Oct 29, 2018


On one side of the aisle are the databases that exist long time. The data falls nicely into tables and the database will execute exotic queries to match together the tables and find the right rows. On the other side are the NoSQL upstarts, which make grand promises about speed and parallelism, with the little caveat that every once in a while things might go south and the database will send back wrong or inconsistent answers.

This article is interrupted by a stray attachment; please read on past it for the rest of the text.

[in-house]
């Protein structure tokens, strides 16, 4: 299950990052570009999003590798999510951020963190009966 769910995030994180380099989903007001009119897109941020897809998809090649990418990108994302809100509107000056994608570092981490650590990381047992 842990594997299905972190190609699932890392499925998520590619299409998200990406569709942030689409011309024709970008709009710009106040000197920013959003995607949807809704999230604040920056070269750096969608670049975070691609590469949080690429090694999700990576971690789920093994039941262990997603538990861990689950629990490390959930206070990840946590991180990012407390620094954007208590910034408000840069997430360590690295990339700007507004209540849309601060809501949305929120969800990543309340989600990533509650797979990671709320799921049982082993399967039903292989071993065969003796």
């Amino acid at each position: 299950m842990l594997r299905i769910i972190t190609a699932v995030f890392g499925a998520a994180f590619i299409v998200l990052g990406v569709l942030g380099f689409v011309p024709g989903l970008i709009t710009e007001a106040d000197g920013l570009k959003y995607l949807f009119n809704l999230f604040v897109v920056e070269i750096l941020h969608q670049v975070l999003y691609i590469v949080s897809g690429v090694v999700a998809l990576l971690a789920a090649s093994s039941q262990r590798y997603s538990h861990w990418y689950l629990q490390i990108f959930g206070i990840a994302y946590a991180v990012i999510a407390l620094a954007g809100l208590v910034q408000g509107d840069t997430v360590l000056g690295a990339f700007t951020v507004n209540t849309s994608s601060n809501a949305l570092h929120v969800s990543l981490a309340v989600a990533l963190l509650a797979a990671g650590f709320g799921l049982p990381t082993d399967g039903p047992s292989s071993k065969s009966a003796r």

Are the belts-and-suspender approaches of traditional databases with traditional transaction protection the right thing for your data? Or do you want a faster, cheaper, more modern tool that will spread the load effectively over a cluster of machines? Sure, consistency and accuracy are important to banks, but what about a table full of random blather from the Internet? Does everything need the best protection that data scientists can deliver?

Those who need absolute consistency like banks and airlines go with traditional SQL databases with real transactions. Everyone else chooses the speedy, simpler, scalable NoSQL.